Chrysler spokesman Scott Brown gave the standard answer from automakers when queried about plans for a vehicle not yet acknowledged by the company:
“Our official comment, of course, is that we don’t comment about future products,” he said.
I told him I just had to ask, even though I knew what his answer would be. Likewise, other Chrysler executives and spokesmen also declined to discuss the plans, if any, for a new Challenger.
But with the arrival of the new Charger, this is a good time to talk about a Challenger, one of the most revered names from the Charger muscle-car era of the late ‘60s and early ‘70s.
At the recent national Dodge Charger meet in South Texas, I discussed Chrysler’s plans for a new Challenger with the folks who had dozens of the original Chargers and Challengers in their home garages, and on display at the event.
While these folks as a group are disappointed that the new Charger is a modern four-door sedan rather than a coupe (like the original) with retro styling (like the new Mustangs), most said they would be interested in a new Challenger coupe.
The new Challenger apparently will be a two-door model in the same vein as the ones from the ‘70s. The car was built from 1970-74, and was similar in concept to the Mustang.
“Chrysler plans to resurrect a respected name from the pony car era for a rear-wheel-drive Mustang fighter, industry sources say,” the Automotive News story read. “The car is expected in 2009 on the LX platform, the basis of the Chrysler 300 and Dodge Magnum and Charger.”
The timetable seems to stretch the project out a bit longer than I would have expected. To capitalize on the current excitement over the 300, Magnum and ‘06 Charger, I would have expected to see this new Challenger within a year, maybe two at the most.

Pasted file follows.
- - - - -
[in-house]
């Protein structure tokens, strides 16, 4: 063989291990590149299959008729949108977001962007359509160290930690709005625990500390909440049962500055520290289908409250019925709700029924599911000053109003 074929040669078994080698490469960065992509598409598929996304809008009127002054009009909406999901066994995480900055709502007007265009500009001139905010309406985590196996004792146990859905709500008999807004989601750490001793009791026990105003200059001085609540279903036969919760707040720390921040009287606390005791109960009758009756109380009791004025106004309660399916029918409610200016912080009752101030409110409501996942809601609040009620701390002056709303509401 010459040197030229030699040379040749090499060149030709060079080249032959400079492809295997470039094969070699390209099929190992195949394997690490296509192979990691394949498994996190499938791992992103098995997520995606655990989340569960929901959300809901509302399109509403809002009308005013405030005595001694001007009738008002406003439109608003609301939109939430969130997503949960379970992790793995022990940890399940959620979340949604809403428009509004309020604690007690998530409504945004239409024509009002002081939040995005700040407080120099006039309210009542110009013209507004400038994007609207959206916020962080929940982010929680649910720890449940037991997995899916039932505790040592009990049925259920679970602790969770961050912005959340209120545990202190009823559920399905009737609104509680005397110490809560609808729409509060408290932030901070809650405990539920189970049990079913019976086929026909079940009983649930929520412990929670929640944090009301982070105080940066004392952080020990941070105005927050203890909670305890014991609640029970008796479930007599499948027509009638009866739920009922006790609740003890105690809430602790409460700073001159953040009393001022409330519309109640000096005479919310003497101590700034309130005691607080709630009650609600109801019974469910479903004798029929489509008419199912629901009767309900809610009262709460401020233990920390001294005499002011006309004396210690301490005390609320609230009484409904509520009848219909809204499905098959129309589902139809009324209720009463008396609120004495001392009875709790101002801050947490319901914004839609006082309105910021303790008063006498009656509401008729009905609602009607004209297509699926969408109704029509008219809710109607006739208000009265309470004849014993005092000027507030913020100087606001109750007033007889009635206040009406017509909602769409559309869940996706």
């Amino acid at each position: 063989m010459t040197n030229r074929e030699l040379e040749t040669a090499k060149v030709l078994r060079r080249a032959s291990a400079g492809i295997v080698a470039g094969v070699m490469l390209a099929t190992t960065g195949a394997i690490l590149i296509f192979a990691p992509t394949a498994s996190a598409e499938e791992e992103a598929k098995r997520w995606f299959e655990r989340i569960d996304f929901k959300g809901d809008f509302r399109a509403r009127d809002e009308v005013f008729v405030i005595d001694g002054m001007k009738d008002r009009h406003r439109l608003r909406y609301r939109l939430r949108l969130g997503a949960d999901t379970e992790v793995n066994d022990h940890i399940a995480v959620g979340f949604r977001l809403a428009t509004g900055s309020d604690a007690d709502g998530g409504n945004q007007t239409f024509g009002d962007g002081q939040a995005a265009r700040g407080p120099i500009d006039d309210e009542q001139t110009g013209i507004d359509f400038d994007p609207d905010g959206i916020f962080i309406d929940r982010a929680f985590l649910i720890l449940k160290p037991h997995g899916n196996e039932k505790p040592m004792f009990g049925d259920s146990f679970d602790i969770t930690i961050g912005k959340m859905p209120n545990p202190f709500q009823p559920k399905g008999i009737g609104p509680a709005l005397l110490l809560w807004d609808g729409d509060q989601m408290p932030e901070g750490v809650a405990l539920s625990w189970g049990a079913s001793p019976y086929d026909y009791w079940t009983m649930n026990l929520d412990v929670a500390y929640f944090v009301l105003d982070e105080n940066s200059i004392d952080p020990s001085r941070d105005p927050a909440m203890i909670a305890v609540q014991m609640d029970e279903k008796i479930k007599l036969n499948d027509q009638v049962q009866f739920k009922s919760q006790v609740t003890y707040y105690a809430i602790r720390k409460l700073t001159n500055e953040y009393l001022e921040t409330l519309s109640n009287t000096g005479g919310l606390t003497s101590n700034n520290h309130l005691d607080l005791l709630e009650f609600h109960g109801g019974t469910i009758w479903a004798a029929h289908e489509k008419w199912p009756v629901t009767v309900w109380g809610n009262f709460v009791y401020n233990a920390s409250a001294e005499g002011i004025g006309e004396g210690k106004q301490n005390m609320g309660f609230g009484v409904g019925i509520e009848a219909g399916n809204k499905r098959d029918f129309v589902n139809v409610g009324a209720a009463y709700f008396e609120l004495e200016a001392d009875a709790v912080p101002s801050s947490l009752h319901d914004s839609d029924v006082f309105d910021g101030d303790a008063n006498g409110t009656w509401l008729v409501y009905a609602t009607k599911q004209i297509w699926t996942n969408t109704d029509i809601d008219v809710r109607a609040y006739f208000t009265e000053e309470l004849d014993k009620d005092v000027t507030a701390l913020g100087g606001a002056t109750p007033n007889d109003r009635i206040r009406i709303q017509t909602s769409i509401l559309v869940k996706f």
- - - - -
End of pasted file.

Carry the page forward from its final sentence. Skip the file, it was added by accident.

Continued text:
But since the LX platform that holds the 300, Magnum and Challenger already has been out for a couple of years, and Chrysler already is working on a major update for it, the company will wait until the next generation of these cars debuts for 2009 to bring out the new Challenger. Product cycles for cars are about five years these days.
It would be nice to have the Challenger sooner, but then Chrysler would have to update it for 2009, and that would not be cost-efficient.
It does make sense to expand use of the LX platform, especially with yet another retro-type car, even if the new vehicle is retro in name only, like the Charger. Retro sells these days as baby boomers look to recapture some of their lost youth – just look at the runaway success of the all-new Mustang for 2005, which looks a lot like the late ‘60s models.
And the new Challenger just might silence the critics of the four-door configuration of the Charger. They’ll get their two-door model; it just won’t be a Charger, it will be a Challenger.
“It is a two-door, essentially a competitor for the Mustang,” Catherine Madden, a production analyst for industry research group Global Insight, told Automotive News. “They are really excited about it.”
She added, “The enthusiasm for that product is very big.”
Chrysler hopes to sell 60,000 to 70,000 of the cars a year, Madden told the magazine, which said that an assembly site has not yet been identified. Chrysler builds the 300, Magnum and Charger at its Brampton, Ontario, plant, and unless the company expands production of those cars to other plants, one would assume the Challenger would be built there if the plant has sufficient capacity.
The sales goals aren’t quite Mustang-high. Ford will sell nearly 200,000 of its new Mustangs this year. Dealers report that they have waiting lists for the most-popular models and that customers are paying sticker prices. No discounts or rebates are needed yet.